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Volcanoes! Glaciers! Puffins!! - 15 days around the Ring Road of Iceland

Volcanoes! Glaciers! Puffins!! - 15 days around the Ring Road of Iceland

Old Aug 7th, 2015, 07:32 AM
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July 26th, Sunday

Asbyrgi Canyon

Ugh. Sleeping on hard beds is hard. Halfway through the night, I separated my duvet into cover vs. stuffing, and lay the stuffing under me – that helped a bit. But still, ugh.

The breakfast was tasty – the usual suspects plus dried fruit and herring. Today we were doing what is called the Diamond Circle – around the peninsula to several sites in a big circle. After yesterday’s long drive, we needed a slightly lower key day.

It was a misty day, but not rainy. By the time we got to the coast, the sun was peeking through the morning fog. Voladalstorfa is along the coast, where lots of seabirds nest. We looked for puffins and saw some down on the water, but nothing close up. No tourists around until we were leaving, and then just one carload. I think we finally found the less well-known part of Iceland!

Asbyrgi Canyon is in the shape of a giant horseshoe. The legend is that Sleipnir, a giant six-legged horse from Norse Mythology, stepped to make the canyon. Of course, Sleipnir’s mother was Loki. Yes, that’s right – mother. Norse Mythology can get strange.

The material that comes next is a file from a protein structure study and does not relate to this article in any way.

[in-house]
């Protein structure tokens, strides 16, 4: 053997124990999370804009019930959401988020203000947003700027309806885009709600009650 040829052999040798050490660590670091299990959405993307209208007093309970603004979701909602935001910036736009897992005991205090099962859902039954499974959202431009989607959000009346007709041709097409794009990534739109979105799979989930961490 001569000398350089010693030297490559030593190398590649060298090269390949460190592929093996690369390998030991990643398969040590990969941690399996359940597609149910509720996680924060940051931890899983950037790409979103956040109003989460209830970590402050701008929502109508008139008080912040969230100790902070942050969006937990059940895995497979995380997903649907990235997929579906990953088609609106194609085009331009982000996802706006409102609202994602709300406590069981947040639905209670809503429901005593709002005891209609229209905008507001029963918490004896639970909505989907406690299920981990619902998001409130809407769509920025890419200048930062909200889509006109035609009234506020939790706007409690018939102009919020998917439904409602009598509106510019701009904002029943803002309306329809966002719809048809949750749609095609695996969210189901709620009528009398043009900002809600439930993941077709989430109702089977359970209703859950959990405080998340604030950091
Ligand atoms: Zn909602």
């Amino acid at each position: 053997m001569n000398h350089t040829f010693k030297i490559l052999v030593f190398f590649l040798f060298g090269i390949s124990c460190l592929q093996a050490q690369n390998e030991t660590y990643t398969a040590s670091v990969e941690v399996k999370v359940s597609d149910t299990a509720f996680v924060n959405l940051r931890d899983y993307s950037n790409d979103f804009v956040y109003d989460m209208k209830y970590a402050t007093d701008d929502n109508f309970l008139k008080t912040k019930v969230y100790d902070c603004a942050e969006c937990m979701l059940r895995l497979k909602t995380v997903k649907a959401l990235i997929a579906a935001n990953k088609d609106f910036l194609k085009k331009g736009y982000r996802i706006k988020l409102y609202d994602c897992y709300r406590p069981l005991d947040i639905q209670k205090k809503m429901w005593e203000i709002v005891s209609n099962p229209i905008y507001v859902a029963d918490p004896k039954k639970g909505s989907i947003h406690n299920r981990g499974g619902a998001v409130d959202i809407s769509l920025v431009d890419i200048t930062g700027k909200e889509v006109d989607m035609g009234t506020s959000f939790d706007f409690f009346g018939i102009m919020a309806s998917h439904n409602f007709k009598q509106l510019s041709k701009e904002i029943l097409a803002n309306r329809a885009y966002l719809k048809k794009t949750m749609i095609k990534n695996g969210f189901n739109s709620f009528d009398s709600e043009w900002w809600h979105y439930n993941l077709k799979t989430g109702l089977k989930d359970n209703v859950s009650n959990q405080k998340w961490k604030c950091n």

The steep sides are about 100 meters tall, and you can drive all the way in. Lots of trees, mostly birch and willow, but some pines as well. Legend also says it is the capital city of the huldafolk, the Icelandic elves, who live in the cracks within the cliffs.

We got into the center part and looked around a bit, but a tour bus arrived. So much for finding the less well-known places! Dozens of German tourists disgorged and started chattering, breaking the peaceful forest canyon. We left.

The road to Dettifoss was a rough road. It didn’t SAY it was an F-road, but I’m skeptical. The first waterfall we found was down about twenty miles on this rough road, called Hafragilsfoss. Fairly accessible, you could park on the cliff and see the waterfalls down below. It was pretty big, powerful, and lovely. Not many tourists there. Dettifoss was another matter.